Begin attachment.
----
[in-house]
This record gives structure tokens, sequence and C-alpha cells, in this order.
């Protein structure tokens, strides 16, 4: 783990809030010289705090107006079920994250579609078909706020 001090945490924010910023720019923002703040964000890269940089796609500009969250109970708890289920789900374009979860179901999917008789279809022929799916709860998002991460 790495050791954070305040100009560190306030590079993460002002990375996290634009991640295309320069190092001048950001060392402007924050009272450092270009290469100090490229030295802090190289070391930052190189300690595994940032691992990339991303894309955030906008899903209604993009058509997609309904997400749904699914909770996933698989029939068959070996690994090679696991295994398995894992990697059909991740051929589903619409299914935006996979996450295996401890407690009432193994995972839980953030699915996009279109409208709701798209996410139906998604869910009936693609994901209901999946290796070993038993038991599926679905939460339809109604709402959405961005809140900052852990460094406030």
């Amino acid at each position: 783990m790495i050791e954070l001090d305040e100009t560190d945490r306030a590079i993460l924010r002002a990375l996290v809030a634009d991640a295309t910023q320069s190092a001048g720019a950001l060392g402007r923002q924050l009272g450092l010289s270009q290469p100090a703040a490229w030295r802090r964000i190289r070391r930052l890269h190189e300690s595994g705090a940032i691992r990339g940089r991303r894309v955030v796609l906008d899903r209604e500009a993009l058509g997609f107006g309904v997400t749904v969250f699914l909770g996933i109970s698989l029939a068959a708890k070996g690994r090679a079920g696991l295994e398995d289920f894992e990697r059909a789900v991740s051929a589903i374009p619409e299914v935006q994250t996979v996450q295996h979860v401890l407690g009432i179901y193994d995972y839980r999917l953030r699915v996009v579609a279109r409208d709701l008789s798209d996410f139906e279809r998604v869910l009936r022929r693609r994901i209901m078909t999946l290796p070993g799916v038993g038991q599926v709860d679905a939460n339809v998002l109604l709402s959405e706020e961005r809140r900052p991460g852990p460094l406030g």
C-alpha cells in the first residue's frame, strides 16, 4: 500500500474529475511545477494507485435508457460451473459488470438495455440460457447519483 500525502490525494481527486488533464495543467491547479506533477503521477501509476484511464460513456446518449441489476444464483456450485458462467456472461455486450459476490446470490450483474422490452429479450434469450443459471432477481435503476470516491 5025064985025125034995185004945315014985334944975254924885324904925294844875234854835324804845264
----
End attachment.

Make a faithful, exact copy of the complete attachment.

[in-house]
This record gives structure tokens, sequence and C-alpha cells, in this order.
């Protein structure tokens, strides 16, 4: 783990809030010289705090107006079920994250579609078909706020 001090945490924010910023720019923002703040964000890269940089796609500009969250109970708890289920789900374009979860179901999917008789279809022929799916709860998002991460 790495050791954070305040100009560190306030590079993460002002990375996290634009991640295309320069190092001048950001060392402007924050009272450092270009290469100090490229030295802090190289070391930052190189300690595994940032691992990339991303894309955030906008899903209604993009058509997609309904997400749904699914909770996933698989029939068959070996690994090679696991295994398995894992990697059909991740051929589903619409299914935006996979996450295996401890407690009432193994995972839980953030699915996009279109409208709701798209996410139906998604869910009936693609994901209901999946290796070993038993038991599926679905939460339809109604709402959405961005809140900052852990460094406030």
């Amino acid at each position: 783990m790495i050791e954070l001090d305040e100009t560190d945490r306030a590079i993460l924010r002002a990375l996290v809030a634009d991640a295309t910023q320069s190092a001048g720019a950001l060392g402007r923002q924050l009272g450092l010289s270009q290469p100090a703040a490229w030295r802090r964000i190289r070391r930052l890269h190189e300690s595994g705090a940032i691992r990339g940089r991303r894309v955030v796609l906008d899903r209604e500009a993009l058509g997609f107006g309904v997400t749904v969250f699914l909770g996933i109970s698989l029939a068959a708890k070996g690994r090679a079920g696991l295994e398995d289920f894992e990697r059909a789900v991740s051929a589903i374009p619409e299914v935006q994250t996979v996450q295996h979860v401890l407690g009432i179901y193994d995972y839980r999917l953030r699915v996009v579609a279109r409208d709701l008789s798209d996410f139906e279809r998604v869910l009936r022929r693609r994901i209901m078909t999946l290796p070993g799916v038993g038991q599926v709860d679905a939460n339809v998002l109604l709402s959405e706020e961005r809140r900052p991460g852990p460094l406030g």
C-alpha cells in the first residue's frame, strides 16, 4: 500500500474529475511545477494507485435508457460451473459488470438495455440460457447519483 500525502490525494481527486488533464495543467491547479506533477503521477501509476484511464460513456446518449441489476444464483456450485458462467456472461455486450459476490446470490450483474422490452429479450434469450443459471432477481435503476470516491 5025064985025125034995185004945315014985334944975254924885324904925294844875234854835324804845264